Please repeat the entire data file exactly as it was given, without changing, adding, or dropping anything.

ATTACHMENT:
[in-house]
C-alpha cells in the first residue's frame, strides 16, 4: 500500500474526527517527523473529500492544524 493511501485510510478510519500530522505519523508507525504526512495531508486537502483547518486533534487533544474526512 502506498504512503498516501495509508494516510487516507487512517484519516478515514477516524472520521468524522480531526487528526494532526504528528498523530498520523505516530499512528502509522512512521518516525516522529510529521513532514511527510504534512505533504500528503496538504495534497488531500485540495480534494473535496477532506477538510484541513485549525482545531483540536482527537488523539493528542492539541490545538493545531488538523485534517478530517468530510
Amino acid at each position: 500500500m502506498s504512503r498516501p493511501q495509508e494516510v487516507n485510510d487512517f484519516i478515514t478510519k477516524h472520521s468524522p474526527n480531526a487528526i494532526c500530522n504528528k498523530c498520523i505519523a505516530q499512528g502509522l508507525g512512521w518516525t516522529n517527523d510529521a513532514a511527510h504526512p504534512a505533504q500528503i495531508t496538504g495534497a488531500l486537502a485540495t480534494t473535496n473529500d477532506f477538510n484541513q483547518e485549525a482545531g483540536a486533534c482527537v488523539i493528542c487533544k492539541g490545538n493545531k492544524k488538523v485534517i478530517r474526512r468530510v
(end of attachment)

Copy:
[in-house]
C-alpha cells in the first residue's frame, strides 16, 4: 500500500474526527517527523473529500492544524 493511501485510510478510519500530522505519523508507525504526512495531508486537502483547518486533534487533544474526512 502506498504512503498516501495509508494516510487516507487512517484519516478515514477516524472520521468524522480531526487528526494532526504528528498523530498520523505516530499512528502509522512512521518516525516522529510529521513532514511527510504534512505533504500528503496538504495534497488531500485540495480534494473535496477532506477538510484541513485549525482545531483540536482527537488523539493528542492539541490545538493545531488538523485534517478530517468530510
Amino acid at each position: 500500500m502506498s504512503r498516501p493511501q495509508e494516510v487516507n485510510d487512517f484519516i478515514t478510519k477516524h472520521s468524522p474526527n480531526a487528526i494532526c500530522n504528528k498523530c498520523i505519523a505516530q499512528g502509522l508507525g512512521w518516525t516522529n517527523d510529521a513532514a511527510h504526512p504534512a505533504q500528503i495531508t496538504g495534497a488531500l486537502a485540495t480534494t473535496n473529500d477532506f477538510n484541513q483547518e485549525a482545531g483540536a486533534c482527537v488523539i493528542c487533544k492539541g490545538n493545531k492544524k488538523v485534517i478530517r474526512r468530510v